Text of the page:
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Even if you haven’t known it, potentially every film you’ve ever seen has been shown at 24 FPS. This is the industry standard frame rate that dates back decades.
But how did 24 FPS become standard for films? Is it really the best way to deliver a film? We’re going to explore how 24 FPS came to be and what the future might hold.
What Does FPS Mean?
FPS stands for frames per second. What does that actually mean?
Think about a picture flip book. You probably played with them as a child. Each page of that book is an image—or you could call it a frame. The faster you flip through, the smoother the motion. The slower you go, the more obvious it is that you’re just looking at a series of images.
At a basic level, that’s what film is. Films are a series of images played one after another to achieve the illusion of motion. Roughly, 10 to 12 FPS trick the human brain into perceiving that motion.
However, films are different to those picture flip books because they flash black between each frame as the projector changes between them. At 12 FPS, that black flicker is noticeable and removes the motion illusion. As such, around 16 FPS is necessary to achieve what is called the “persistence of vision”.
Have Films Always Been 24 FPS?
Early silent films did not have a consistent frame rate, generally falling between 14 and 26 FPS. That’s because cameras recorded by someone literally cranking a handle. The faster they cranked, the faster the frame rate.
Some theaters even set their own frame rate. If they showed the films at a higher frame rate, the films would be shorter and they could add an extra showing in the day’s schedule. Cheeky, right? It makes you wonder if movie theaters are even worth it.
Things changed when films moved from silent to “talkies”. When sound was introduced, it was recorded onto the same strip of film that stored the picture. This meant there needed to be a consistent frame rate.
Why Is 24 FPS the Standard?
That consistency was set at 24 FPS. It was chosen by Warner Bros. and their sound film system called Vitaphone, for their release of The Jazz Singer in 1927.
Film stock is expensive. Recording at a higher frame rate costs more. As such, filmmakers needed a standard that was cheap, but also achieved that persistence of vision. 24 FPS also allowed for that fidelity between picture and sound.
There’s another benefit to 24 FPS. It’s neatly divisible by numbers like 2, 3, and 4, which means that it can be quickly calculated how many frames go into half a second (12), a third of a second (8), and a quarter of a second (6). It makes editing easier.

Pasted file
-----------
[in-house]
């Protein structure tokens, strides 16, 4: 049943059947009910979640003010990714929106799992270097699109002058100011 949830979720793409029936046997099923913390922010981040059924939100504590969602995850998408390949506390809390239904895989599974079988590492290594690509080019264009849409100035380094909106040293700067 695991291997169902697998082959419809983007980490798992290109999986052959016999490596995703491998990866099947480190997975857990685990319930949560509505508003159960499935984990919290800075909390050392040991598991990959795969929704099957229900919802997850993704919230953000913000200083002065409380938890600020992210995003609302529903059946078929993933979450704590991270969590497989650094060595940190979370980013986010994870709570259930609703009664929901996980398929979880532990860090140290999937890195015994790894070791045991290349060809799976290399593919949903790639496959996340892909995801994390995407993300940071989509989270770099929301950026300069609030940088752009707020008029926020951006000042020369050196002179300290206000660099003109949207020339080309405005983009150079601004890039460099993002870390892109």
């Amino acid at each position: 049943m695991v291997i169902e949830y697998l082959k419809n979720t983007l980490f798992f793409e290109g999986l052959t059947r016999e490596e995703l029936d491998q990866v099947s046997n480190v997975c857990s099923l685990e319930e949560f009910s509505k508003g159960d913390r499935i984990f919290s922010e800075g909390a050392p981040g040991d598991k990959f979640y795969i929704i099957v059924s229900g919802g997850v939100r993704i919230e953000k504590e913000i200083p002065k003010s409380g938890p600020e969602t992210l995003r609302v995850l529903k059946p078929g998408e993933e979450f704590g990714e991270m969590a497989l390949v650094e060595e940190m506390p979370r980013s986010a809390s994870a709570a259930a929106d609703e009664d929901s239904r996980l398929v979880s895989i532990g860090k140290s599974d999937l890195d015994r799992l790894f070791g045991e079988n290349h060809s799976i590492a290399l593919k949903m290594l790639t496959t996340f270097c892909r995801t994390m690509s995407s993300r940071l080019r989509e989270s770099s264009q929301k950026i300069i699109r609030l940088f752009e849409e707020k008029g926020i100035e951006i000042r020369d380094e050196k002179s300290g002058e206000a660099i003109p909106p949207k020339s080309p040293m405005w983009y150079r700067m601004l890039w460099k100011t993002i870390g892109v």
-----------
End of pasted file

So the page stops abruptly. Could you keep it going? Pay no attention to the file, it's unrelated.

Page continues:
Are All Modern Films Still 24 FPS?
The overwhelming majority of films coming out today are still 24 FPS. In fact, it’s very possible that you’ve never seen a film at a higher frame rate.
Some early attempts include Night of Dreams (1978) and New Magic (1983), which were both directed by Douglas Trumbull and at 60 FPS.
When it comes to modern examples, the choices are of equally slim pickings. The Hobbit trilogy from Peter Jackson, starting with An Unexpected Journey in 2012, used 48 FPS. Later, director Ang Lee used 120 FPS for Billy Lynn’s Long Halftime Walk in 2016 and Gemini Man in 2019.
However, only certain theaters actually showed the higher frame rate versions. As such, even if you saw these films in theaters, you may have seen the converted 24 FPS version anyway.
Will 24 FPS Remain the Standard?
One of the main problems with moving away from 24 FPS is that everyone is used to it. It’s an international standard and it’s what people expect to see, subconsciously or otherwise, when watching a film. 24 FPS helps give that traditional film look.
When The Hobbit was released, many were skeptical. Writing in Rolling Stone, Peter Travers said that “the movie looks so hyper-real that you see everything that’s fake about it”.
This is a common complaint about a higher frame rate. By applying more realistic and smoother motion, it becomes harder to suspend your disbelief. Sets look like sets, costumes like costumes.
It’s true that it’s easier to shoot higher than 24 FPS now. In fact, your smartphone can do that and more. However, there are still costs associated with a higher frame rate. It uses more storage space, which in turn needs bigger capacity devices and more backup space.
Most of all, 24 FPS remains because it’s tradition. It’s what films look like. That might change with new generations of filmmakers, but for now 24 FPS is here to stay.
The Greatest Films Use 24 FPS
That’s a brief history of how 24 FPS came to be the standard for film. It simply comes down to cost efficiency and tradition. Honestly, all the greatest films were filmed at 24 FPS; check out the most rewatchable films for proof!